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Sharon Perry in Connecticut

66 months ago

I had to laugh as I read this honest post in Lexington, Kentucky. It sounds like my last job(minus the $10 hour). Too freaking funny!
By the way, who is ACS, Affiliated Computer Services?

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Resigning today in Olympia, Washington

63 months ago

Objective and Honest has captured the ACS experience nearly completely. To their credit the training staff do a great job of making the work seem anything but what it turns out to be. Once you get out there it is exactly as Honest states. It may depend on your contract but the pay isn't exactly $10 an hour, it fluctuates wildly, seemingly based on whatever the supervisors want to rate you at. This makes it so the only way for one to make money at ACS is to work there 12 hours a day and on off days (as well as their mandatory overtime) which is to the benefit of the company in filling their quota of calls taken. It should also be mentioned you have to have permission to go to the bathroom or hold it till one of your minimum minutes allowed by the state breaks. Anther hit upon point, I was embarrassed to have had to work in this position with my degrees often using the economy as an excuse and the company does nothing to show they value anyone (individual supervisors aside). They even had me remove my degrees and college hours from the application before submitting it, I suppose that should have been clue enough. I start a new job in a month's time and am finding it very hard to go into ACS each day. If I didn't use some of my paid time off each month to stay sane you can believe I'd use it now. Heck, I may just miss a months pay and quit early, the student loans are already deferred since ACS didn't provide enough income in the first place.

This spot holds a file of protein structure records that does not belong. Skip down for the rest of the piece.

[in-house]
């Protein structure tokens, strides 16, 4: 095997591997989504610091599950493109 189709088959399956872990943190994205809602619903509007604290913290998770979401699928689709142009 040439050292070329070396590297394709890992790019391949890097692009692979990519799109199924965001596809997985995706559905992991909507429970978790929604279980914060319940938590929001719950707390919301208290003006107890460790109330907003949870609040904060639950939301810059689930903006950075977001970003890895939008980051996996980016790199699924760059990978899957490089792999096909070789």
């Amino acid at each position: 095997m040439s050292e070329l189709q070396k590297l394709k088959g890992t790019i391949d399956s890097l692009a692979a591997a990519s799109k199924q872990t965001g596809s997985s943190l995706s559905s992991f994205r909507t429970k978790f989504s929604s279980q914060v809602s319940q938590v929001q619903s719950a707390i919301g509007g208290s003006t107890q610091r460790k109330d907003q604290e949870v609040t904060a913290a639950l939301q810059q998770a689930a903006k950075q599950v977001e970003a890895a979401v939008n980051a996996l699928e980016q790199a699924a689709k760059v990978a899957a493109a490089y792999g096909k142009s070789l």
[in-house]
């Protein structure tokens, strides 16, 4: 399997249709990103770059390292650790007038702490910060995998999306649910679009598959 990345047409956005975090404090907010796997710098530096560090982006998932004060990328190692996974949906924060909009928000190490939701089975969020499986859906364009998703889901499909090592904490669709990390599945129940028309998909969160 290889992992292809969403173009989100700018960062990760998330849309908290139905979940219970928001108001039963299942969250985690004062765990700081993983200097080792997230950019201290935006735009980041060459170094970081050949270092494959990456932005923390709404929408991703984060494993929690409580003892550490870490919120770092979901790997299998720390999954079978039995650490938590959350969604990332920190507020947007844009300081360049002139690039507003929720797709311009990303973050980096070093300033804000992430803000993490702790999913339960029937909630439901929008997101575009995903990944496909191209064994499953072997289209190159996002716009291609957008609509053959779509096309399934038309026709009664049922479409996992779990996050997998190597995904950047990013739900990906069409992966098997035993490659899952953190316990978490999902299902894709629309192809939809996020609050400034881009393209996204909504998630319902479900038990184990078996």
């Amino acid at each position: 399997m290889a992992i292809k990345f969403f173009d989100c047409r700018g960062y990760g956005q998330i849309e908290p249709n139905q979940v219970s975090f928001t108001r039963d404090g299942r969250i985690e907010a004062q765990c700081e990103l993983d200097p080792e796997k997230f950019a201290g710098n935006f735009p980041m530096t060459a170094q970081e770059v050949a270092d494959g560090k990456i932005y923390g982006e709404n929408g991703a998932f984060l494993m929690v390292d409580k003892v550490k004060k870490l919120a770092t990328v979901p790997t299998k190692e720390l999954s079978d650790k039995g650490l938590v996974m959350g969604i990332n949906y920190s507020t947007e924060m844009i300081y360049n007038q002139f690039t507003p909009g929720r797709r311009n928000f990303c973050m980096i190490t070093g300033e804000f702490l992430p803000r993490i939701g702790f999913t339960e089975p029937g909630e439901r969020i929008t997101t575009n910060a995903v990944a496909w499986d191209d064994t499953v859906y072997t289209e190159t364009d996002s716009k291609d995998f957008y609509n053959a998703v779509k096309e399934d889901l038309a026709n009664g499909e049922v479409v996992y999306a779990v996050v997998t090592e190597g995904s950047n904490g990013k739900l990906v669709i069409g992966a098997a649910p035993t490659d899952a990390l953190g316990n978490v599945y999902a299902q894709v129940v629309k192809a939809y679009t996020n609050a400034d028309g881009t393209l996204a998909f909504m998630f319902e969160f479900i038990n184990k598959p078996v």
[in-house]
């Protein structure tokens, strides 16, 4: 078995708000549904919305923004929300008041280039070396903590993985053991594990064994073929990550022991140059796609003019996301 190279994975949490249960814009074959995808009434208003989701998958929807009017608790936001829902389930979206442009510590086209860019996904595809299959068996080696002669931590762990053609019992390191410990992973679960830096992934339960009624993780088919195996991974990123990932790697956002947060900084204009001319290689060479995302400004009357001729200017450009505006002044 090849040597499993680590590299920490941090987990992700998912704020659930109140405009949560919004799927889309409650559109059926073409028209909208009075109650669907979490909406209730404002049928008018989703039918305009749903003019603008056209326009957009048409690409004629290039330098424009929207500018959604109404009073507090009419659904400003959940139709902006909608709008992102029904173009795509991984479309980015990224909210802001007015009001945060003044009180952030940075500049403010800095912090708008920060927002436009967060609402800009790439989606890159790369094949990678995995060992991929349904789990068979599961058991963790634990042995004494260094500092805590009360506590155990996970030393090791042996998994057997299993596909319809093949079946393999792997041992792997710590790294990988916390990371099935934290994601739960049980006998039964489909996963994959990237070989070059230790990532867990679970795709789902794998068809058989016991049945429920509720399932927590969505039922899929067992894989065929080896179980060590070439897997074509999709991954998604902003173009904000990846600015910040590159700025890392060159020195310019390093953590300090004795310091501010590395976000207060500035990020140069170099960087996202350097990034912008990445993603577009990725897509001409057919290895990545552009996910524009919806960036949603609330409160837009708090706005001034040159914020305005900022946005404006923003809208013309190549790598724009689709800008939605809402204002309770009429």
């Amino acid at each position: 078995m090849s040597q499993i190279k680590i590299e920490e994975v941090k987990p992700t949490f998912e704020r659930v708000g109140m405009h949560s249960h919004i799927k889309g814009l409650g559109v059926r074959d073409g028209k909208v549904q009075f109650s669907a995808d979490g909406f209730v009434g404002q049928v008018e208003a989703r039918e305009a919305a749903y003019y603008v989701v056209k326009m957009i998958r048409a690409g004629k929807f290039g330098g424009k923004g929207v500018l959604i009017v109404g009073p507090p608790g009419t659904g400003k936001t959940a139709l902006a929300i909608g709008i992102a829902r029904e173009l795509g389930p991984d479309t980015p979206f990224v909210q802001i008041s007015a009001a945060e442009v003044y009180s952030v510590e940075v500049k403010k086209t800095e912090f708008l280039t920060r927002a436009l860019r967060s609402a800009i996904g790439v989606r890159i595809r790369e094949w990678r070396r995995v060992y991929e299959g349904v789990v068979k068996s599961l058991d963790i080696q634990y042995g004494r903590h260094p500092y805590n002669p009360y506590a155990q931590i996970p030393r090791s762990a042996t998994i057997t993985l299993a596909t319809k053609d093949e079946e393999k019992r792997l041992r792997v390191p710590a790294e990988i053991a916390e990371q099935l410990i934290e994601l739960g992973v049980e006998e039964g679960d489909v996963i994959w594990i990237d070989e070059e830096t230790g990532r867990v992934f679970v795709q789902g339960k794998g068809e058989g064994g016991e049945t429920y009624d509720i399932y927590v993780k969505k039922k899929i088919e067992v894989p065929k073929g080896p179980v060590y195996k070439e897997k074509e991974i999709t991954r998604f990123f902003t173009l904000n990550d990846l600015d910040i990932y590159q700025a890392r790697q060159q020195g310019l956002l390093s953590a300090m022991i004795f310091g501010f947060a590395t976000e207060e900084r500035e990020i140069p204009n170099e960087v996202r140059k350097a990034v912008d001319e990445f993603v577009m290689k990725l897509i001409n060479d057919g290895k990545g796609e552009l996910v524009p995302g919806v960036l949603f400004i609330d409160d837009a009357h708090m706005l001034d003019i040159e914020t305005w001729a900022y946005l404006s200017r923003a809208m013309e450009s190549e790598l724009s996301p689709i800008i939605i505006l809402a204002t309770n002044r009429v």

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tell-me-in-texas in Bastrop, Texas

45 months ago

I work with a group of attorneys in Texas that brings class action suits.

If you're in Texas, or even if you aren't, you can reach me at alfredcharlessimkin@yahoo.com